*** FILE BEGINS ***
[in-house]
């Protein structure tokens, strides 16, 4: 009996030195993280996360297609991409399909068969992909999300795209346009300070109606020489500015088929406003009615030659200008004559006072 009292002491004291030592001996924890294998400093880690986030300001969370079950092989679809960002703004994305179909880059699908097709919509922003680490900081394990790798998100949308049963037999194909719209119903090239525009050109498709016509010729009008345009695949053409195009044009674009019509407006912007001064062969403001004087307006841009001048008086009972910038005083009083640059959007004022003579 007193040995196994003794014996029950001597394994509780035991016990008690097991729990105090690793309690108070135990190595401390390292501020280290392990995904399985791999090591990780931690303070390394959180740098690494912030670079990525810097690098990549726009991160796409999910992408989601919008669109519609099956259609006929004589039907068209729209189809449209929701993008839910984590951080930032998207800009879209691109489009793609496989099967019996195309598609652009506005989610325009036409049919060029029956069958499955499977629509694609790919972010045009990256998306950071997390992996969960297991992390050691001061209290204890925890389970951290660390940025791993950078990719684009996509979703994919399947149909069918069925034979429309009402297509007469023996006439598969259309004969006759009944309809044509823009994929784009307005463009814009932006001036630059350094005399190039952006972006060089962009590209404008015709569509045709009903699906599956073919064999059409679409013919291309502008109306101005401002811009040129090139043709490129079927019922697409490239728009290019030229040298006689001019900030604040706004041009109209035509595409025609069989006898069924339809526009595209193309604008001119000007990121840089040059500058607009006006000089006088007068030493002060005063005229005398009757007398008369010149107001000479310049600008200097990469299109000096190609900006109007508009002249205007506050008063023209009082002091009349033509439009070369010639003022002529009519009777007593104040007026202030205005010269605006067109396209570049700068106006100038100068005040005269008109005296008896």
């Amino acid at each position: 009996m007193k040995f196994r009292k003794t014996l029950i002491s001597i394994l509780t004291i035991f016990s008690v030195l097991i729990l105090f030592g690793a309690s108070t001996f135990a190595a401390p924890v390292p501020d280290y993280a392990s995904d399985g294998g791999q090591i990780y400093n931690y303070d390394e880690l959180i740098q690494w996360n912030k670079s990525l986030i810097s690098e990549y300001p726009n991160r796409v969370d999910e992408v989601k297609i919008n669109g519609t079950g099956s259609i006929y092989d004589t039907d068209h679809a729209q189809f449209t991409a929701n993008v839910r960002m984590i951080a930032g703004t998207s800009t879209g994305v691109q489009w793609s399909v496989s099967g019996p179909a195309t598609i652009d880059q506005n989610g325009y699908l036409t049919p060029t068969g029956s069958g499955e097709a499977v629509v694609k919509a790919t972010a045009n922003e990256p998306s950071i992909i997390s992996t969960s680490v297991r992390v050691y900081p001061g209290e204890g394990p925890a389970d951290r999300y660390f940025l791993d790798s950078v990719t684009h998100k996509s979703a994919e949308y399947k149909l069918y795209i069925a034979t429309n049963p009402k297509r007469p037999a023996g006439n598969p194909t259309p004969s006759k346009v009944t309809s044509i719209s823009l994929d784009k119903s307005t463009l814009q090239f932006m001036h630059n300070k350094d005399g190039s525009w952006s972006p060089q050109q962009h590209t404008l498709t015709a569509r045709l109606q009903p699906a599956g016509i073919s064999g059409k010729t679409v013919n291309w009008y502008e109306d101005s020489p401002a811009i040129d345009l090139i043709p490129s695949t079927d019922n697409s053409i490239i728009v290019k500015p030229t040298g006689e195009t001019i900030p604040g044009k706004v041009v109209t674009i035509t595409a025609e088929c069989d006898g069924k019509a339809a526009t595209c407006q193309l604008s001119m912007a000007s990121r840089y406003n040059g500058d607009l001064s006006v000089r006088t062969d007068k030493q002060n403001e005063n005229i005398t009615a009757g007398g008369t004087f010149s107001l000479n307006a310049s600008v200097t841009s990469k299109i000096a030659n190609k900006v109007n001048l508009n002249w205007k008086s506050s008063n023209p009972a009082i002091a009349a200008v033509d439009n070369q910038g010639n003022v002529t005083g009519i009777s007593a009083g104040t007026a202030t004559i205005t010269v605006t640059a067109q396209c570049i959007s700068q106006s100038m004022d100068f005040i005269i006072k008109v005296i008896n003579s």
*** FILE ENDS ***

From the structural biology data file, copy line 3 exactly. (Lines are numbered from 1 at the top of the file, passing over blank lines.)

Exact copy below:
């Amino acid at each position: 009996m007193k040995f196994r009292k003794t014996l029950i002491s001597i394994l509780t004291i035991f016990s008690v030195l097991i729990l105090f030592g690793a309690s108070t001996f135990a190595a401390p924890v390292p501020d280290y993280a392990s995904d399985g294998g791999q090591i990780y400093n931690y303070d390394e880690l959180i740098q690494w996360n912030k670079s990525l986030i810097s690098e990549y300001p726009n991160r796409v969370d999910e992408v989601k297609i919008n669109g519609t079950g099956s259609i006929y092989d004589t039907d068209h679809a729209q189809f449209t991409a929701n993008v839910r960002m984590i951080a930032g703004t998207s800009t879209g994305v691109q489009w793609s399909v496989s099967g019996p179909a195309t598609i652009d880059q506005n989610g325009y699908l036409t049919p060029t068969g029956s069958g499955e097709a499977v629509v694609k919509a790919t972010a045009n922003e990256p998306s950071i992909i997390s992996t969960s680490v297991r992390v050691y900081p001061g209290e204890g394990p925890a389970d951290r999300y660390f940025l791993d790798s950078v990719t684009h998100k996509s979703a994919e949308y399947k149909l069918y795209i069925a034979t429309n049963p009402k297509r007469p037999a023996g006439n598969p194909t259309p004969s006759k346009v009944t309809s044509i719209s823009l994929d784009k119903s307005t463009l814009q090239f932006m001036h630059n300070k350094d005399g190039s525009w952006s972006p060089q050109q962009h590209t404008l498709t015709a569509r045709l109606q009903p699906a599956g016509i073919s064999g059409k010729t679409v013919n291309w009008y502008e109306d101005s020489p401002a811009i040129d345009l090139i043709p490129s695949t079927d019922n697409s053409i490239i728009v290019k500015p030229t040298g006689e195009t001019i900030p604040g044009k706004v041009v109209t674009i035509t595409a025609e088929c069989d006898g069924k019509a339809a526009t595209c407006q193309l604008s001119m912007a000007s990121r840089y406003n040059g500058d607009l001064s006006v000089r006088t062969d007068k030493q002060n403001e005063n005229i005398t009615a009757g007398g008369t004087f010149s107001l000479n307006a310049s600008v200097t841009s990469k299109i000096a030659n190609k900006v109007n001048l508009n002249w205007k008086s506050s008063n023209p009972a009082i002091a009349a200008v033509d439009n070369q910038g010639n003022v002529t005083g009519i009777s007593a009083g104040t007026a202030t004559i205005t010269v605006t640059a067109q396209c570049i959007s700068q106006s100038m004022d100068f005040i005269i006072k008109v005296i008896n003579s």